Other photo-based food apps: Evernote Food, Foodgawker
While not the newest or most fancy food app out there, Urbanspoon still proves useful for anyone looking for nearby places to eat. The shakeable restaurant finder is great for the indecisive – it’s not uncommon to hear of people shaking the app and going to the first place that pops up. From chain restaurants, local eateries, dessert shops and everything in between, Urbanspoon’s database houses addresses, contact information, website links, photos and reviews from other diners and bloggers. Users can also lock preferences – area, type of cuisine or price range – in the finder. Urbanspoon is available for iPhone, iPad, Android, BlackBerry and Kindle Fire.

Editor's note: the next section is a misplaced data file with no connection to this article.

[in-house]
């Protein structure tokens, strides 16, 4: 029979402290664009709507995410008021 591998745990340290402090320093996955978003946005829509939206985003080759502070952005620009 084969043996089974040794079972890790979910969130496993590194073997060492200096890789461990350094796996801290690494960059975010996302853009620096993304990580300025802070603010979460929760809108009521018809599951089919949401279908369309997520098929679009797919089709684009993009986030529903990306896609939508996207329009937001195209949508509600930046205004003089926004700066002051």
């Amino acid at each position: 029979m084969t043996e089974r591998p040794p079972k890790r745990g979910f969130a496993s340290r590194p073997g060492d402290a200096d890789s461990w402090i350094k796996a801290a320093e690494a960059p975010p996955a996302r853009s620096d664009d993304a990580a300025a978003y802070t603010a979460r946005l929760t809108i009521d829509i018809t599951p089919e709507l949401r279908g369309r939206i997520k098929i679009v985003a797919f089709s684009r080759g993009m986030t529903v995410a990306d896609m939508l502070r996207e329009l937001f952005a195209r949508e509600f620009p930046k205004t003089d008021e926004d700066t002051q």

Other local dining guide apps: Ness Dining Guide, Yelp
5. Epicurious from Bon Appetit and Gourmet
There are lots of recipe apps out there and Pinterest has made online recipe hunting and gathering even more popular. But as someone who’s experienced more than her fair share of failed Pinterest recipes, my money’s on apps like Epicurious when it comes to dependability. The app comes with 30,000 proven and tested recipes from Bon Appétit, Gourmet and other magazines and cookbooks. While that doesn’t always guarantee a great outcome, it increases the chances that a recipe won’t let you down. Simple and user-friendly, the Epicurious app lets you search for recipes by ingredient, course, type of cuisine, dietary considerations, season, occasion and more. You can create a shopping list and a list of favorites. Epicurious is available for iPhone, iPad, Android, Nook Color, Windows Phone and Kindle Fire.